What’s worse is that even as the markets recover, for those who let their emotions get the best of them, it’s often very difficult to find a reason to buy. Compounding that observation is the acknowledgement that often when things are at their scariest is when it is the best time to buy. But that’s extremely hard to do when things look very bad. With this in mind, one of my opinions that I’m somewhat fond of sharing with clients is, “when attempting to time the markets, you need to be right at least twice: once on the way out and again on the way back in”. Given that hindsight is the only thing that is truly 20/20, we do not believe that market timing is a winning strategy for meeting financial goals.

In an effort to drive this point home further, I feel it’s worth pointing to a JPMorgan study. Every quarter this study monitors the results of behavioral finance by comparing the annualized returns over 20-year periods of various minor asset classes, diversified portfolios, and the S&P 500 versus the average investor.  For the most recent quarter, the results speak for themselves:

  • S&P 500:                                 7.5%
  • 60/40 (stock/bond) portfolio:   6.4%
  • Average Investor*:                  2.9%

This is not a one-time fluke. Their study consistently shows that the average investor does far worse than a diversified portfolio and a disciplined process, primarily because of the emotional factor that drives decision making for many individual investors.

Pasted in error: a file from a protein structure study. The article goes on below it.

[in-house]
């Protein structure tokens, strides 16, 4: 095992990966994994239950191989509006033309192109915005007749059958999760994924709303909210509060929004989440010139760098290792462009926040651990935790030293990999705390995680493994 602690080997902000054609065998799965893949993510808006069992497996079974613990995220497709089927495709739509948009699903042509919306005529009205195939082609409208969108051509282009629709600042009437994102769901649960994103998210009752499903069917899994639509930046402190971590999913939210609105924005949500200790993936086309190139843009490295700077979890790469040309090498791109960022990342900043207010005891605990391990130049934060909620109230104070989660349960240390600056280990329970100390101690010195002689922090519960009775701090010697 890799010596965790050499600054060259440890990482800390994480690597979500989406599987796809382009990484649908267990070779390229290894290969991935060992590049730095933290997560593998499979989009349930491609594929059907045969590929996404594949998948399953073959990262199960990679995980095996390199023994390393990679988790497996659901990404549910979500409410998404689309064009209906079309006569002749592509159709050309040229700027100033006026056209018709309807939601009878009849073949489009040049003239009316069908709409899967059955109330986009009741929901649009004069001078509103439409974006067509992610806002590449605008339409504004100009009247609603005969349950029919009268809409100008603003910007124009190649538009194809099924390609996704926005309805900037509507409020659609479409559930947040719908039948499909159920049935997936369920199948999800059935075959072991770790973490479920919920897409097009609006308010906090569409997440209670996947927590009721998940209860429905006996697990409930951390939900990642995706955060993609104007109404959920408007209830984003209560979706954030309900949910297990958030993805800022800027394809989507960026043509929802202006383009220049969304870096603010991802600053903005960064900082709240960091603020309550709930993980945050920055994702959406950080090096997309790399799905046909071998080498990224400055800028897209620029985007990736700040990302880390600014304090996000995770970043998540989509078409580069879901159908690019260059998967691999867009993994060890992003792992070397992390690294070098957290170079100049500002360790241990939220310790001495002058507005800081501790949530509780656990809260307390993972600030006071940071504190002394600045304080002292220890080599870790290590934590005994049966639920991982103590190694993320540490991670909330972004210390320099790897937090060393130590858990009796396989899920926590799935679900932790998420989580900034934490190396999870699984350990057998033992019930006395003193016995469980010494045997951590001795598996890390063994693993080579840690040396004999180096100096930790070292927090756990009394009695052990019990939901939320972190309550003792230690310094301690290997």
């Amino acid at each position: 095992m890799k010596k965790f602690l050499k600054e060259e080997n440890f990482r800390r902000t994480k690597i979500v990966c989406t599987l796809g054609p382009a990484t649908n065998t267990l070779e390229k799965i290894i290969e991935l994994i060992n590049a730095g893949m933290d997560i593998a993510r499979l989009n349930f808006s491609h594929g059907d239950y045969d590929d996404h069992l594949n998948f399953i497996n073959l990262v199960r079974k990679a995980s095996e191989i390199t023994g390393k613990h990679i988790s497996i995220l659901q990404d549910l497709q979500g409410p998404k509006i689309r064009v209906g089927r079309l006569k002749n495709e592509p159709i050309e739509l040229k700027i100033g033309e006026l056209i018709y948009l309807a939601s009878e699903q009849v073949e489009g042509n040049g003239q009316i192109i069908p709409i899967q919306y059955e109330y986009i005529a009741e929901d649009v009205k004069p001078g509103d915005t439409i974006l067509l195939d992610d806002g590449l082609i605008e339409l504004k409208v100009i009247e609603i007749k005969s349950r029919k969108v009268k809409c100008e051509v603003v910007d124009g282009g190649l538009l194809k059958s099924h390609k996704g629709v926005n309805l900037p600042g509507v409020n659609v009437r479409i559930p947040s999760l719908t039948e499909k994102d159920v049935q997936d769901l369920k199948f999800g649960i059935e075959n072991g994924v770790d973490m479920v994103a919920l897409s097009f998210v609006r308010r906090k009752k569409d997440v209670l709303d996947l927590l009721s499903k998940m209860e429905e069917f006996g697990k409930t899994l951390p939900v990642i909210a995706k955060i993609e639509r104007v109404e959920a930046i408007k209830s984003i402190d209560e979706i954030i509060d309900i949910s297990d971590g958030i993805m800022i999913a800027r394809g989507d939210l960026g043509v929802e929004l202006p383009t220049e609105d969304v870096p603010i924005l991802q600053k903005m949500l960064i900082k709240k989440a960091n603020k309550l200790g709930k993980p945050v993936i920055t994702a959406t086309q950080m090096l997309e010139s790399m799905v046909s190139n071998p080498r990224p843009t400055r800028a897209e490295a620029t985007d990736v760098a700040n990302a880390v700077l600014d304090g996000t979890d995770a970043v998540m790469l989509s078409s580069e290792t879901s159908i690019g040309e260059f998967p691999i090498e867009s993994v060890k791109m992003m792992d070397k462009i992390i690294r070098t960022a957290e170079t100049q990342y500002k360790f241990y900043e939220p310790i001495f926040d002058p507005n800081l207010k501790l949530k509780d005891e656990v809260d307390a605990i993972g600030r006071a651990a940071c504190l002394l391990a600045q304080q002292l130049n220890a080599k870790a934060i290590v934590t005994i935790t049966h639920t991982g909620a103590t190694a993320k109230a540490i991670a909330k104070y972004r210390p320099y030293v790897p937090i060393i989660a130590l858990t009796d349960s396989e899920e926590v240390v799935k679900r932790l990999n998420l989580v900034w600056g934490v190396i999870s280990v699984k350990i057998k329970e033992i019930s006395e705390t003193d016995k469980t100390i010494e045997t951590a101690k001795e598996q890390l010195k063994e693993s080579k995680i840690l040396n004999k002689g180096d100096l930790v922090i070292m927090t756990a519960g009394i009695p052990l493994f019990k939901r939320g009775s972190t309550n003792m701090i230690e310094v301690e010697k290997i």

*Average asset allocation investor return is based on analysis by Dalbar Inc., which utilizes the net of aggregate mutual fund sales, redemptions and exchanges each month as a measure of investor behavior.

Arguably, the markets have an upward bias. If they didn’t, we likely wouldn’t have any interest in investing. Another way I tend to think about the markets is akin to flipping a weighted coin. Most of the time it comes up heads, but every once in a while, it comes up tails. Because of this, we believe the best way to invest successfully is to diversify, allocate appropriately and most importantly not make changes unless your fundamental goals and/or financial plan have changed.

Washington Trust Bank believes that the information used in this study was obtained from reliable sources, but we do not guarantee its accuracy. Neither the information nor any opinion expressed constitutes a solicitation for business or a recommendation of the purchase or sale of securities or commodities.

About The Author

Matthew Clarke, CIMA® is a Vice President and Senior Client Portfolio Manager for Washington Trust Bank’s Wealth Management & Advisory Services. Within the Portfolio Management Group, he works with a team of portfolio experts who analyze and coordinate strategies on behalf of our clients who require both a high level of customization and expert communication. Working with our Relationship Managers, Matthew represents a client-focused, comprehensive and disciplined approach to investment management that emphasizes our consideration to the client’s “big picture.” His active participation in our client relationships is instrumental for our continuous success in meeting their goals. Matthew has over 10 years of financial industry experience and is often called upon for investment strategies that support the sale of business, concentrated stock holdings and other financial events that require significant consideration and analysis.